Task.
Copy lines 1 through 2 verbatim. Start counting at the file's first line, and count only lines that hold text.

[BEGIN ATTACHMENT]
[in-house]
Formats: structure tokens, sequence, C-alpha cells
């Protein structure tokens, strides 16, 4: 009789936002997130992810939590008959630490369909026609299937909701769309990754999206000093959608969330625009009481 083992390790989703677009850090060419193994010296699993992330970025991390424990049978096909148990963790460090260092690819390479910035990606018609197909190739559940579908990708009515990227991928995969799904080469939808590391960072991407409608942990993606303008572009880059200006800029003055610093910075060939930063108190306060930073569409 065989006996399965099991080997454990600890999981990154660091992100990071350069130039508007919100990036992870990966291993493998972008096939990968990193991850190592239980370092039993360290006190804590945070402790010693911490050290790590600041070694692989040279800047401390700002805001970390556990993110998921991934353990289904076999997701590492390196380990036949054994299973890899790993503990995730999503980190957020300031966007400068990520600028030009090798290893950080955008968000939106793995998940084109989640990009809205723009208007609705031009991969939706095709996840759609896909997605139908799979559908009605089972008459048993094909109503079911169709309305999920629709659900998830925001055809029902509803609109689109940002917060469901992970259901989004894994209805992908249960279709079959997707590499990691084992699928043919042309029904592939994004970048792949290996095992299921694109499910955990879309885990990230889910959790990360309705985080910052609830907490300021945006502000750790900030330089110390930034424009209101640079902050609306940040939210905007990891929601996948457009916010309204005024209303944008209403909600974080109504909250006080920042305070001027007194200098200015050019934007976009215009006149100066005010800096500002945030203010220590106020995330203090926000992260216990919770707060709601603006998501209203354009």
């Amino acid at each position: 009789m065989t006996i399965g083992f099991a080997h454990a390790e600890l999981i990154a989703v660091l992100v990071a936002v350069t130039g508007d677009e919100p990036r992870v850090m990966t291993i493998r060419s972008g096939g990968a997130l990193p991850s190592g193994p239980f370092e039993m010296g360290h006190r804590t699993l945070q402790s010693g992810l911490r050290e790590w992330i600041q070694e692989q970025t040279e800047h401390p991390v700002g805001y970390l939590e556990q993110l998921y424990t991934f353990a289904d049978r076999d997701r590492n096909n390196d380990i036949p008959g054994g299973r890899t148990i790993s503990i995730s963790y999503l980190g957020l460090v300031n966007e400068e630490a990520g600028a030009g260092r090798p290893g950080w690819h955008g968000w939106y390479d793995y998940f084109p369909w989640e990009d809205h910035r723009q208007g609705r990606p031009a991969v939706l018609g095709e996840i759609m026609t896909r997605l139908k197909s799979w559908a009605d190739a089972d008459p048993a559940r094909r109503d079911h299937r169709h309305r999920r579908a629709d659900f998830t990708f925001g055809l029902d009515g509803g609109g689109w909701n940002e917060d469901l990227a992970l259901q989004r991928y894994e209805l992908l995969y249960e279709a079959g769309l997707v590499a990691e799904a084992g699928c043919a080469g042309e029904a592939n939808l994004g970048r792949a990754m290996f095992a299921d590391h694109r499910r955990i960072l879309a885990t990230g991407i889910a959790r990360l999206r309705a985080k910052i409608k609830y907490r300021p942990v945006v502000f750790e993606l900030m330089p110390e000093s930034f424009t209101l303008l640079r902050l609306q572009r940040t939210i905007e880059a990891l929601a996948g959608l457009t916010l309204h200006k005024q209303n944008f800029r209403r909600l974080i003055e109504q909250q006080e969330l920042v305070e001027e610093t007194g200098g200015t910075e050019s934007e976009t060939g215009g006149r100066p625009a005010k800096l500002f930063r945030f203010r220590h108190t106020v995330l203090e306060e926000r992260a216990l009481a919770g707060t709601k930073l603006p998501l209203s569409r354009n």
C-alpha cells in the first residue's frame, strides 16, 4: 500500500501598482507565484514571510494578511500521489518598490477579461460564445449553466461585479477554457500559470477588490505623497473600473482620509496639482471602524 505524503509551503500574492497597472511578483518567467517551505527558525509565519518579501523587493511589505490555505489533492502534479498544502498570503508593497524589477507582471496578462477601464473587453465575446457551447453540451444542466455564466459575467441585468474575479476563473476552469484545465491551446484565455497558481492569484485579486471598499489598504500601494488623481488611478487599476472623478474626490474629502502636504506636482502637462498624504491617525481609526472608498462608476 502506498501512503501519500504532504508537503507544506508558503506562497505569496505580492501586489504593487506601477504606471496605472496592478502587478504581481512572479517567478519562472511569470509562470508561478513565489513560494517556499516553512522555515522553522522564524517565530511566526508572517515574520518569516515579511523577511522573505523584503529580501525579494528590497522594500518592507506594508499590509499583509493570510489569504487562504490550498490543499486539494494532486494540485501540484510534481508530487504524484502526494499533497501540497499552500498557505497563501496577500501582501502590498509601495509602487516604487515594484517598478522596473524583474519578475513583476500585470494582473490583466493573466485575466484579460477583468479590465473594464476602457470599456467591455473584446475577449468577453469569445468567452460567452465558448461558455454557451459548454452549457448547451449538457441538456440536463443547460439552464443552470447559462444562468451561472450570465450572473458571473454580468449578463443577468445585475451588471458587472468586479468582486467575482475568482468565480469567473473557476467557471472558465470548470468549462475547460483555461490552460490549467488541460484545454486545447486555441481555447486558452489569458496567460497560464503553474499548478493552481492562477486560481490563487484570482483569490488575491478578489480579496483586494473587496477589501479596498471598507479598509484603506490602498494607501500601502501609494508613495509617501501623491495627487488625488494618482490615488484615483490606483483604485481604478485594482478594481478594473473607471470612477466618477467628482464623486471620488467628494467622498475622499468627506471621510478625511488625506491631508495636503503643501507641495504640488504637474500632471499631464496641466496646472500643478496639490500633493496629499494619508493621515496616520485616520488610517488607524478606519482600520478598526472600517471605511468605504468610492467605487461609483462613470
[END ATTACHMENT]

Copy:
[in-house]
Formats: structure tokens, sequence, C-alpha cells